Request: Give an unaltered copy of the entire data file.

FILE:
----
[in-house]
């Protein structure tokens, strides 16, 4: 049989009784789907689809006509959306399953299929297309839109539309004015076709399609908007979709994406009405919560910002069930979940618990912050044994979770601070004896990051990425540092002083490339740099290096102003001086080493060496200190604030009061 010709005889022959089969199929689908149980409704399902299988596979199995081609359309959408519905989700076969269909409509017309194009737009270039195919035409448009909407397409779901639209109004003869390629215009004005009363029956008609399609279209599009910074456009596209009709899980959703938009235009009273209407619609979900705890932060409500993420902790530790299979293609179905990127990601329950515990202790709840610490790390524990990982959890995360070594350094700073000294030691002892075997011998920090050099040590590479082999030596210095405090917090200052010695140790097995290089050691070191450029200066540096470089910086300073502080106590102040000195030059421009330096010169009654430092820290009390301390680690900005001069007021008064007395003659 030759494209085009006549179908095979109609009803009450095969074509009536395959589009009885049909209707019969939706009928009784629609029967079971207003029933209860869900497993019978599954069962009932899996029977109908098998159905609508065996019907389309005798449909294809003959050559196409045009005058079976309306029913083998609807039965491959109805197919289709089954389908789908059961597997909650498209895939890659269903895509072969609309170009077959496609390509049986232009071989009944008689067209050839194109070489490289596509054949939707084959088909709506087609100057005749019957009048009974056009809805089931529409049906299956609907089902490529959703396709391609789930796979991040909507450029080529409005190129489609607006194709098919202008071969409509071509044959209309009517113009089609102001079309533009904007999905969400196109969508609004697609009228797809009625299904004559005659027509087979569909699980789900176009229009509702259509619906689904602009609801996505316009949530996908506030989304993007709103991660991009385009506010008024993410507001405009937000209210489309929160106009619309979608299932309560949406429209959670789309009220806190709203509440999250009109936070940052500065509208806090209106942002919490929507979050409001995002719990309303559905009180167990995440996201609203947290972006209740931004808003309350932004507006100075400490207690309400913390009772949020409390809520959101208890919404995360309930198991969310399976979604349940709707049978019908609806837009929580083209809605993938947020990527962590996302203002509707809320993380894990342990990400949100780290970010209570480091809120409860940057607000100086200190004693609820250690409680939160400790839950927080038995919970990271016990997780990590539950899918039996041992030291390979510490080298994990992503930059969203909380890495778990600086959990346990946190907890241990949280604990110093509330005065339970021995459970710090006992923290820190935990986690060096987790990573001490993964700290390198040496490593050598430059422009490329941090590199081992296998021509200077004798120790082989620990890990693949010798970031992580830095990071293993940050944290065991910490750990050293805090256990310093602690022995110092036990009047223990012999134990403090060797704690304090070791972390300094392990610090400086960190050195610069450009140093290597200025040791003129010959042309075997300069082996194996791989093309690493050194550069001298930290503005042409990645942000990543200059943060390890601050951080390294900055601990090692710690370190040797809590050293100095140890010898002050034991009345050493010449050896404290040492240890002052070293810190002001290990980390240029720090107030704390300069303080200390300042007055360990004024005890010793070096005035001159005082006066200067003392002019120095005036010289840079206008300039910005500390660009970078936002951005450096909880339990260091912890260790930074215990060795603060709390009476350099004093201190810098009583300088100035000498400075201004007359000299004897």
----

[in-house]
């Protein structure tokens, strides 16, 4: 049989009784789907689809006509959306399953299929297309839109539309004015076709399609908007979709994406009405919560910002069930979940618990912050044994979770601070004896990051990425540092002083490339740099290096102003001086080493060496200190604030009061 010709005889022959089969199929689908149980409704399902299988596979199995081609359309959408519905989700076969269909409509017309194009737009270039195919035409448009909407397409779901639209109004003869390629215009004005009363029956008609399609279209599009910074456009596209009709899980959703938009235009009273209407619609979900705890932060409500993420902790530790299979293609179905990127990601329950515990202790709840610490790390524990990982959890995360070594350094700073000294030691002892075997011998920090050099040590590479082999030596210095405090917090200052010695140790097995290089050691070191450029200066540096470089910086300073502080106590102040000195030059421009330096010169009654430092820290009390301390680690900005001069007021008064007395003659 030759494209085009006549179908095979109609009803009450095969074509009536395959589009009885049909209707019969939706009928009784629609029967079971207003029933209860869900497993019978599954069962009932899996029977109908098998159905609508065996019907389309005798449909294809003959050559196409045009005058079976309306029913083998609807039965491959109805197919289709089954389908789908059961597997909650498209895939890659269903895509072969609309170009077959496609390509049986232009071989009944008689067209050839194109070489490289596509054949939707084959088909709506087609100057005749019957009048009974056009809805089931529409049906299956609907089902490529959703396709391609789930796979991040909507450029080529409005190129489609607006194709098919202008071969409509071509044959209309009517113009089609102001079309533009904007999905969400196109969508609004697609009228797809009625299904004559005659027509087979569909699980789900176009229009509702259509619906689904602009609801996505316009949530996908506030989304993007709103991660991009385009506010008024993410507001405009937000209210489309929160106009619309979608299932309560949406429209959670789309009220806190709203509440999250009109936070940052500065509208806090209106942002919490929507979050409001995002719990309303559905009180167990995440996201609203947290972006209740931004808003309350932004507006100075400490207690309400913390009772949020409390809520959101208890919404995360309930198991969310399976979604349940709707049978019908609806837009929580083209809605993938947020990527962590996302203002509707809320993380894990342990990400949100780290970010209570480091809120409860940057607000100086200190004693609820250690409680939160400790839950927080038995919970990271016990997780990590539950899918039996041992030291390979510490080298994990992503930059969203909380890495778990600086959990346990946190907890241990949280604990110093509330005065339970021995459970710090006992923290820190935990986690060096987790990573001490993964700290390198040496490593050598430059422009490329941090590199081992296998021509200077004798120790082989620990890990693949010798970031992580830095990071293993940050944290065991910490750990050293805090256990310093602690022995110092036990009047223990012999134990403090060797704690304090070791972390300094392990610090400086960190050195610069450009140093290597200025040791003129010959042309075997300069082996194996791989093309690493050194550069001298930290503005042409990645942000990543200059943060390890601050951080390294900055601990090692710690370190040797809590050293100095140890010898002050034991009345050493010449050896404290040492240890002052070293810190002001290990980390240029720090107030704390300069303080200390300042007055360990004024005890010793070096005035001159005082006066200067003392002019120095005036010289840079206008300039910005500390660009970078936002951005450096909880339990260091912890260790930074215990060795603060709390009476350099004093201190810098009583300088100035000498400075201004007359000299004897």